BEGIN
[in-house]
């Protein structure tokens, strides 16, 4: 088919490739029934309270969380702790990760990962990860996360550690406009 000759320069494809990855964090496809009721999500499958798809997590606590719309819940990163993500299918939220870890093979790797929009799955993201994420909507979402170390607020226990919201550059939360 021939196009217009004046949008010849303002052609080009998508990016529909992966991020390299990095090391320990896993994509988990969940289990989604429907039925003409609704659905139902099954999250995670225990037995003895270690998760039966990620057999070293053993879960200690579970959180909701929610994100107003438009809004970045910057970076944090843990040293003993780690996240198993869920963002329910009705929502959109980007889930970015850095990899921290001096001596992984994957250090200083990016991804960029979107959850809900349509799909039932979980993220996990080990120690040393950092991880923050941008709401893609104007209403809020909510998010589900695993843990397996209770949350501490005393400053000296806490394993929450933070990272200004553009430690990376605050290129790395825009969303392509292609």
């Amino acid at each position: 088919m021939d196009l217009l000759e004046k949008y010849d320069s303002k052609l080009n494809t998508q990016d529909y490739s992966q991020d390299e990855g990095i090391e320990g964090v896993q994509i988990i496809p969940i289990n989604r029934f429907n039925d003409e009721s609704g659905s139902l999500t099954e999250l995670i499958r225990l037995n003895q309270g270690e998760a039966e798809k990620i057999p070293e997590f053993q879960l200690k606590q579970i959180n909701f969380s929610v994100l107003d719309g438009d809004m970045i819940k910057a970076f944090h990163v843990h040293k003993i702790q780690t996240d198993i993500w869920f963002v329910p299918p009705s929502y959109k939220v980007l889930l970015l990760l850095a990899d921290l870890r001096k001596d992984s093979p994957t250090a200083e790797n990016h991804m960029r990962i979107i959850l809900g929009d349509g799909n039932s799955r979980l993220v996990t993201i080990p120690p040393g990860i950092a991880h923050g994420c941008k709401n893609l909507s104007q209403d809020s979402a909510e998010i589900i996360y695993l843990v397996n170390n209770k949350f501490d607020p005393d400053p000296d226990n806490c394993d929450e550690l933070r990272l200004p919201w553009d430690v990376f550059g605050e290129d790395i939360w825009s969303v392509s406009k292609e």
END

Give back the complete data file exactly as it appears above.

[in-house]
């Protein structure tokens, strides 16, 4: 088919490739029934309270969380702790990760990962990860996360550690406009 000759320069494809990855964090496809009721999500499958798809997590606590719309819940990163993500299918939220870890093979790797929009799955993201994420909507979402170390607020226990919201550059939360 021939196009217009004046949008010849303002052609080009998508990016529909992966991020390299990095090391320990896993994509988990969940289990989604429907039925003409609704659905139902099954999250995670225990037995003895270690998760039966990620057999070293053993879960200690579970959180909701929610994100107003438009809004970045910057970076944090843990040293003993780690996240198993869920963002329910009705929502959109980007889930970015850095990899921290001096001596992984994957250090200083990016991804960029979107959850809900349509799909039932979980993220996990080990120690040393950092991880923050941008709401893609104007209403809020909510998010589900695993843990397996209770949350501490005393400053000296806490394993929450933070990272200004553009430690990376605050290129790395825009969303392509292609």
């Amino acid at each position: 088919m021939d196009l217009l000759e004046k949008y010849d320069s303002k052609l080009n494809t998508q990016d529909y490739s992966q991020d390299e990855g990095i090391e320990g964090v896993q994509i988990i496809p969940i289990n989604r029934f429907n039925d003409e009721s609704g659905s139902l999500t099954e999250l995670i499958r225990l037995n003895q309270g270690e998760a039966e798809k990620i057999p070293e997590f053993q879960l200690k606590q579970i959180n909701f969380s929610v994100l107003d719309g438009d809004m970045i819940k910057a970076f944090h990163v843990h040293k003993i702790q780690t996240d198993i993500w869920f963002v329910p299918p009705s929502y959109k939220v980007l889930l970015l990760l850095a990899d921290l870890r001096k001596d992984s093979p994957t250090a200083e790797n990016h991804m960029r990962i979107i959850l809900g929009d349509g799909n039932s799955r979980l993220v996990t993201i080990p120690p040393g990860i950092a991880h923050g994420c941008k709401n893609l909507s104007q209403d809020s979402a909510e998010i589900i996360y695993l843990v397996n170390n209770k949350f501490d607020p005393d400053p000296d226990n806490c394993d929450e550690l933070r990272l200004p919201w553009d430690v990376f550059g605050e290129d790395i939360w825009s969303v392509s406009k292609e």